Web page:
Cons: It's not certified organic or fair trade, the bag consists mostly of dust & fannings so flavor might vary, and it's not sold in large bulk for saving on packaging for eco reasons.
Trader Joe's - Organic Mint Melange Tea
Pros: A wonderful tea with a fresh minty flavor, herbal so there is no caffeine, organic, and this one is a bit darker so I can get about 6 cups out of it.
Cons: It has a ton of wasted individual packaging including plastic wrapping, not fair trade, consists mostly of dust & fannings again, and it's not sold in large bulk.
Archer Farms - Organic Fair Trade Green Tea
Pros: A potent green tea because the bag is large enough to let the leaves uncurl, a tiny bit of caffeine (green tends to have less than blacks because of steeping time), organic, fair trade, and it makes about 4 cups if you prefer your tea light.
My how time flies! It's been exactly one year since I started doing my monthly makeup face charts. So what better way to celebrate the anniversary than with another crazy vampire look based on the artwork that I did for White Wolf's Vampire: The Requiem titled "The French Lady." This would be an awesome look to rock for a Halloween party or vampire cosplay. Don't worry about keeping this one neat, the not-so-perfect look will give you a sexy but alarming allure. Also, the striking contrast between beauty and gore is very disturbing; it's always been one of my favorite pieces of artwork because of that. So if you do try it, please send me some photos. I would love to see them.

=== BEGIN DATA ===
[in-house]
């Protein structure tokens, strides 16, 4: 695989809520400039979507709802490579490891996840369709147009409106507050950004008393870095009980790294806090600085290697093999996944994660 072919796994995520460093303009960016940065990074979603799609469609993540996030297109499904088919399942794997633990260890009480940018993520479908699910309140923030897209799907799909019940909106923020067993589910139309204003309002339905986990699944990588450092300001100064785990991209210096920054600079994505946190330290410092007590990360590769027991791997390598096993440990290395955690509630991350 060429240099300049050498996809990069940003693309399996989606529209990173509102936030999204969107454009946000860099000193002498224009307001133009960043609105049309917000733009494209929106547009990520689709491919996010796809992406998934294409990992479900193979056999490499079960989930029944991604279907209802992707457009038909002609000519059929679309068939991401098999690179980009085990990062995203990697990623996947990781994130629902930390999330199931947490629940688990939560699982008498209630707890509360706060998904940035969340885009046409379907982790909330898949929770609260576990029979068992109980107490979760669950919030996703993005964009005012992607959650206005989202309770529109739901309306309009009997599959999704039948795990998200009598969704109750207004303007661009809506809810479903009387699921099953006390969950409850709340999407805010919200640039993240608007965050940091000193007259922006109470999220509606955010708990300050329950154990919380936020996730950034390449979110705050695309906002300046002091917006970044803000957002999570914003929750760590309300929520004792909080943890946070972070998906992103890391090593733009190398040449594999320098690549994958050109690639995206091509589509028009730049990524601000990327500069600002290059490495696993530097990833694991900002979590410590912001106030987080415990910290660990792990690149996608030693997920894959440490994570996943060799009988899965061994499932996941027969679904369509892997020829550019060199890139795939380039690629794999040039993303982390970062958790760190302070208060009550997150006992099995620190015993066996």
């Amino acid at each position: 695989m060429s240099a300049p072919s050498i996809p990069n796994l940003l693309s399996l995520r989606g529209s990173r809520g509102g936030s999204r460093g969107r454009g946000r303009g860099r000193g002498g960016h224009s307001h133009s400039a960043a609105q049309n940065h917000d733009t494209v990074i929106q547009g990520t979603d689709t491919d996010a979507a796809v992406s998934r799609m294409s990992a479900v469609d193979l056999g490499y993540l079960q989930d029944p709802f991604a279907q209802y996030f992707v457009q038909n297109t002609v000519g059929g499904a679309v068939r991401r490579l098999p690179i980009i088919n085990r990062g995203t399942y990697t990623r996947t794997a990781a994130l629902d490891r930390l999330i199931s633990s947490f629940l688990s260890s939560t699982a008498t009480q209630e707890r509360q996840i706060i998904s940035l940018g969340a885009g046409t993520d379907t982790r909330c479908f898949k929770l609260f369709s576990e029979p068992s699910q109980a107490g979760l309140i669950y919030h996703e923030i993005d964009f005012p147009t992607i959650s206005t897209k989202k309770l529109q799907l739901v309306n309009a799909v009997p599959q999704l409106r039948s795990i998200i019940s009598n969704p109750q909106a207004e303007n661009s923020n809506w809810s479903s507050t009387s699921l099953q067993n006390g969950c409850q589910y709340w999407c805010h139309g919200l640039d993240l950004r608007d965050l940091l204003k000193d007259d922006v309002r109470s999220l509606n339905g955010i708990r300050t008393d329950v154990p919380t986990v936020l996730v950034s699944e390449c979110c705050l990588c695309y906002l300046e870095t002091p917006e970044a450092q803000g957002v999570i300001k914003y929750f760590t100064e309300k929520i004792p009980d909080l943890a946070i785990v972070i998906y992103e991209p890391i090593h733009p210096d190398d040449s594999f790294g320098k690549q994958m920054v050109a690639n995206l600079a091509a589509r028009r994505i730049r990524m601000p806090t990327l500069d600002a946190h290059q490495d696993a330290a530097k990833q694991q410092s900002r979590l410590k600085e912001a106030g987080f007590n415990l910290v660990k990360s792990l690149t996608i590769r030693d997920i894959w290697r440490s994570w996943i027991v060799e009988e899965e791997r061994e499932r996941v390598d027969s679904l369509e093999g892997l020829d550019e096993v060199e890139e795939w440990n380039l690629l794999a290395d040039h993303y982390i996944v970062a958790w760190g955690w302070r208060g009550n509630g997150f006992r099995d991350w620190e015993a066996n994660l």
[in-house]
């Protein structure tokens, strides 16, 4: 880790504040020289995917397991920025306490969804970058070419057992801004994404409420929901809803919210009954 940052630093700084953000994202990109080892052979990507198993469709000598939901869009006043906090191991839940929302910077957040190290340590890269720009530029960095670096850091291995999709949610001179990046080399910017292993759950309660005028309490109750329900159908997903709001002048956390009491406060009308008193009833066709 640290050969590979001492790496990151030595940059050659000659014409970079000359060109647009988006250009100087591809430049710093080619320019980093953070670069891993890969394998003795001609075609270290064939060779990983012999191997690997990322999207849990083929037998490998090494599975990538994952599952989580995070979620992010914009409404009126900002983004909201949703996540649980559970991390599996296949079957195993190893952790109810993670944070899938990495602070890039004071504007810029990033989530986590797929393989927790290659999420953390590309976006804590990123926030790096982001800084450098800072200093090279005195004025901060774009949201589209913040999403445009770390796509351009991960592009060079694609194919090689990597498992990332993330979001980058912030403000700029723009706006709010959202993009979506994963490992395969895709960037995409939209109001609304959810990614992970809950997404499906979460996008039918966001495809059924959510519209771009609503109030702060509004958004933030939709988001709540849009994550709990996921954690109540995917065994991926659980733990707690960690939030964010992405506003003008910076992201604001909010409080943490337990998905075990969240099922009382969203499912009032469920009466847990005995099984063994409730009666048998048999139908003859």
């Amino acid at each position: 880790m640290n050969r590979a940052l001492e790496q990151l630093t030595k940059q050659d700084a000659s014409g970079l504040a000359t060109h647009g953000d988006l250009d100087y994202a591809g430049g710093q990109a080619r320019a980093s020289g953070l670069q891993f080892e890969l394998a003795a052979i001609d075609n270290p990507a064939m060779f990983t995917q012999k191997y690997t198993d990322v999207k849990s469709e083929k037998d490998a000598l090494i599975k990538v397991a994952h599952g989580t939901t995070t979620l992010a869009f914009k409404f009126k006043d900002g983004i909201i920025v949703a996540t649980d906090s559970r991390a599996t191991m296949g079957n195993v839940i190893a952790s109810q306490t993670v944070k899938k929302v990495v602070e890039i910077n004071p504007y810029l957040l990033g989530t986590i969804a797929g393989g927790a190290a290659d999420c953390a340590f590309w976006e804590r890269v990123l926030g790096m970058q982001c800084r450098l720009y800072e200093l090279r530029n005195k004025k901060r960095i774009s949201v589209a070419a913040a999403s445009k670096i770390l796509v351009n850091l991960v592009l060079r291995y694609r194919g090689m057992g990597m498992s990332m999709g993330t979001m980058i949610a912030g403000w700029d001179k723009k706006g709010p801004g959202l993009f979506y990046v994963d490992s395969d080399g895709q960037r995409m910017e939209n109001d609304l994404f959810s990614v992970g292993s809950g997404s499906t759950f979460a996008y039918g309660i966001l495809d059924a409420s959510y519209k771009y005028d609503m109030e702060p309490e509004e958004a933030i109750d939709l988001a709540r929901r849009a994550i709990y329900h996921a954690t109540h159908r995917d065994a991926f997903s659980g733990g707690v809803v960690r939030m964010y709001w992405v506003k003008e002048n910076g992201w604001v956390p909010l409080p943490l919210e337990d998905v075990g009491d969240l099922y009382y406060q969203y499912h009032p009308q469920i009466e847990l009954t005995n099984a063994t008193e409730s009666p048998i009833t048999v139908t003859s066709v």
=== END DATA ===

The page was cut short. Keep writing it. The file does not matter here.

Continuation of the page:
APE Con was awesome. I had a wonderful first experience. It was so nice to see old friends, meet some new ones, and appreciate art of all sorts. The show was bigger than I expected, but still small enough to see in one day. Also, I'm glad I didn't get a table this year, being that it was my first time. I was able to explore and talk to all the artists, which I couldn't have done if I had a table. Perhaps I'll get one in the future though. We'll see.
Another highlight of the con was that I got to chat with Tim Schafer. He was just standing there in the hallway playing with a yo-yo and I was like, "Hey there's Tim Schafer." *continue walking by... pause* "No wait, that's Tim Schafer... I'm going to go say hello. Yeah!" So I did and he's pretty cool. Sadly, I forgot to ask him what working with Cookie Monster was like. That would have made for a wonderful conversation.
So yuppers, I had a blast and will definitely consider going back next year.
Did anyone go this year? If so, how was your experience?